One of the clearest indications that batteries – after an immensely long history that predates every other kind of electric technology – are only now reaching their apogee is that they are finally everywhere. Previously, batteries had their essential uses in powering smaller electrical devices andin cars but, these days, everybodyalways carries a battery with them – in their smartphone.
Specifically, there was one breakthrough that made this application of batteries possible – the development of the li-ion battery in the early nineties. After this breakthrough, which took some time thereafter to develop and refine, portable electronic devicesfrom laptops to cell phonesbecame possible.
After that, li-ion batteries soon set to work replacing other kinds of batteries in the more traditional applications as well. For a good modern example of this, just look at the new USB C AAA rechargeable smart batteries produced by tech start-up Pale Blue Earth.
This battery technology, as well as smart battery management system, has now been integrated into the traditional AAA household rechargeable batteries. Andas we all know, li-ion batteries eventually made the EV revolution possible.
But is this the end of the development of batteries in the context of personal use technology? Not by a long shot. Much research and development are currently being invested in making the batteries which power our electronic devices more powerful, able to hold more charge, and to recharge significantly faster.
This is means that it is impossible to think about the future of smartphone technology without also considering the one thing that most smartphone users would like to see – better and longer-lasting batteries. This is indeed something we could see very soon;perhaps sooner than you think.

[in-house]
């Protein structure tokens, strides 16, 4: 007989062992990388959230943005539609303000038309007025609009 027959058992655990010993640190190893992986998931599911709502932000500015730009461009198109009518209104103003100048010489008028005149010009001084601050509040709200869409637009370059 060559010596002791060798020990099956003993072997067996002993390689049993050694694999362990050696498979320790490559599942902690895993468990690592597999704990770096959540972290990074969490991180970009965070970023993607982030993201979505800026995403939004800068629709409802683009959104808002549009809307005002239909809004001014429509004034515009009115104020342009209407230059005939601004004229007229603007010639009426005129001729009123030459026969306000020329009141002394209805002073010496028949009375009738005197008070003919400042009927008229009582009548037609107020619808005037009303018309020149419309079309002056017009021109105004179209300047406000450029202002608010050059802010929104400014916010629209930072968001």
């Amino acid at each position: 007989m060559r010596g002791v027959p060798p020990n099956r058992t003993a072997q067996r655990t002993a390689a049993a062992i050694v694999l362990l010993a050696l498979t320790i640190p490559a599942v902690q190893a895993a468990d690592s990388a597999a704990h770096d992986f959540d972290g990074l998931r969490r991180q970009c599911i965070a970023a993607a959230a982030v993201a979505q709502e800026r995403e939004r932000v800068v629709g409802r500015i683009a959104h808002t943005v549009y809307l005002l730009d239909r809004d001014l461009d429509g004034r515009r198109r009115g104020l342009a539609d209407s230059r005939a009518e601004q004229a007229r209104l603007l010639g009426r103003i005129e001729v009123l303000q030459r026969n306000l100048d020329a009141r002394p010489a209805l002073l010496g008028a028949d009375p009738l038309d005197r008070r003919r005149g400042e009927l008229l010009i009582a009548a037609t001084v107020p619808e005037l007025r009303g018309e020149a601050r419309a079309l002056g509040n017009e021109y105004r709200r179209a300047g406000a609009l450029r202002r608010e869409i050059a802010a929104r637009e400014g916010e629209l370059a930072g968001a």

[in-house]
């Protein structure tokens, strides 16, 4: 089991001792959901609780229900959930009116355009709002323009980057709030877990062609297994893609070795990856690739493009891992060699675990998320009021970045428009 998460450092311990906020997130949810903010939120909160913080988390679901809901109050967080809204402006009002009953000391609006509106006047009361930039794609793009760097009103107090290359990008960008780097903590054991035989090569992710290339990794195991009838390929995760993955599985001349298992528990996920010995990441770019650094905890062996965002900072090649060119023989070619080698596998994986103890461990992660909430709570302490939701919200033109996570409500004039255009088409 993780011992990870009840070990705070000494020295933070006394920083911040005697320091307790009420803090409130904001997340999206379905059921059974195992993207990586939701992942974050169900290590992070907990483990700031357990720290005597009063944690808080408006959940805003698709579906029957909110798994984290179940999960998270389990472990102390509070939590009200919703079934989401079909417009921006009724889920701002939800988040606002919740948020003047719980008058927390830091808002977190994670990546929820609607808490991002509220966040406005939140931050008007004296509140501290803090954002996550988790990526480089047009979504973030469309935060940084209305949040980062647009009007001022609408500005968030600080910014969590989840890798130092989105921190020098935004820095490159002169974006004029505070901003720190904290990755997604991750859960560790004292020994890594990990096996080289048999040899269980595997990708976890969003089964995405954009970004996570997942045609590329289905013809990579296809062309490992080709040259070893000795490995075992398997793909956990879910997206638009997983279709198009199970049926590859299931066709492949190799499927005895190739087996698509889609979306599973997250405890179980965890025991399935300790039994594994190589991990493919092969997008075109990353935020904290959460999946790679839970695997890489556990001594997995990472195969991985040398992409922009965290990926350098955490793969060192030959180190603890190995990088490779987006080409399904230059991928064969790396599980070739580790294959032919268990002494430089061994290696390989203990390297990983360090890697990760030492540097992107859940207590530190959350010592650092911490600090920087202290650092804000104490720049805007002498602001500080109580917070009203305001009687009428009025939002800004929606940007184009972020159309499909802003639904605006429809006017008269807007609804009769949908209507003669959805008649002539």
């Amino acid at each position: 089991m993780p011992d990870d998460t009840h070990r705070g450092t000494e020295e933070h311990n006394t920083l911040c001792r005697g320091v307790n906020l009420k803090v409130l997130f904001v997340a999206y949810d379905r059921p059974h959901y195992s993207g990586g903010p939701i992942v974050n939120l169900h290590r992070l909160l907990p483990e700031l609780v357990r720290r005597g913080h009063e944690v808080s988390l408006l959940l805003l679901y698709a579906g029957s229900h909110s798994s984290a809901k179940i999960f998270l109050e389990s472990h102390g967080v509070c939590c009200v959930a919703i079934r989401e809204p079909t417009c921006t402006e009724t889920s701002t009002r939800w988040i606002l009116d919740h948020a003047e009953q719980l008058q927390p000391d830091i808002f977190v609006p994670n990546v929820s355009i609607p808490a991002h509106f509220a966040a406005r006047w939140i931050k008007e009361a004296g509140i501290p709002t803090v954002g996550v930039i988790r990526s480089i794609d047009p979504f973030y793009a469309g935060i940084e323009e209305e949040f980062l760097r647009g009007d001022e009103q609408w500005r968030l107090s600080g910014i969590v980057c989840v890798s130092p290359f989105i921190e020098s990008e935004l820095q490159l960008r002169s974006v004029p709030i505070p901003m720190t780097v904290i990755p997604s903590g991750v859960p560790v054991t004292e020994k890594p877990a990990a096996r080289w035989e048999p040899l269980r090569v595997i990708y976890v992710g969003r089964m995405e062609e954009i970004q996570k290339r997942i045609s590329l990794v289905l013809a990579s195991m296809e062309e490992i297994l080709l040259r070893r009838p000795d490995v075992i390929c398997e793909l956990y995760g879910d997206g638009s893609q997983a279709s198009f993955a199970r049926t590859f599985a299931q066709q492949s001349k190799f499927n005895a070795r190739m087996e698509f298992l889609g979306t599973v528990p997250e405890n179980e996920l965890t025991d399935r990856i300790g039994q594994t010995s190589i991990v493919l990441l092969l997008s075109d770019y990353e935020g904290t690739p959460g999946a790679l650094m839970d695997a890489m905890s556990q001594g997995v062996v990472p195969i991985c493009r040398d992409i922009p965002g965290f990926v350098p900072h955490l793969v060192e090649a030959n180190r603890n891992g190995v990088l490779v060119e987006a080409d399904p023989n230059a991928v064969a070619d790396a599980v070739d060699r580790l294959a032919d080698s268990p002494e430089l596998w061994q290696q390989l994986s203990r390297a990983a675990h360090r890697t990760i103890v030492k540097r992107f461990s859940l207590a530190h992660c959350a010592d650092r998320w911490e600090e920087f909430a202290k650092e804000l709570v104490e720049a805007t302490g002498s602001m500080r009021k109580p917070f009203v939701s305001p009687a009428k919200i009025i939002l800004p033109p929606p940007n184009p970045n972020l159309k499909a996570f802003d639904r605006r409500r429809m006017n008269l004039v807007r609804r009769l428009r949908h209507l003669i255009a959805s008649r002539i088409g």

The Power of Nano
One new battery technology that seems certain to revolutionize smartphone batteries and provide precisely this longevity is NanoBolt lithium tungsten batteries. This recent breakthrough works by creating a web-like nano structure within the batteries composed of lithiumtungsten.
The great advantage of this is that it massive expands the surface area of the electrolyte substance within the batteries, thereby allowing many times more ions to bond to the substances and transfer charge. This is all down to the shape of the structure, and so the amount of actual material used – or the size and weight of the battery – is not increased.
The result, however, is batteries which can hold significantly more charge and recharge significantly quicker. With this technology in mind, it is easy to see how smartphone batteries which charge in minutes and then last for a week could indeed become a reality.
Another challenge which new battery technology is seeking to overcome is one which has come from the batteries themselves. Lithium is not a sustainable material; it is expensive and environmentally harmful to mine. When we consider that a great deal of lithium is going to be needed if EVs are going to dominate our roads within the next few decades, it is easy to see what the environmental challenge is.
One way around this is to find other materials for batteries. But another is that the longer lasting batteries, such as those just described, will mean less battery waste. If your smartphone lasts for much longer, youwill not be tossing away as many.
So, what can we expect from the future of smartphones? It seems likely that new smartphone technology will be concerned precisely the same challenges all battery technology is trying to overcome.
That does not just mean longer lasting smartphones, but more powerful ones too. The environment toowill hopefully be a beneficiary of this technological development.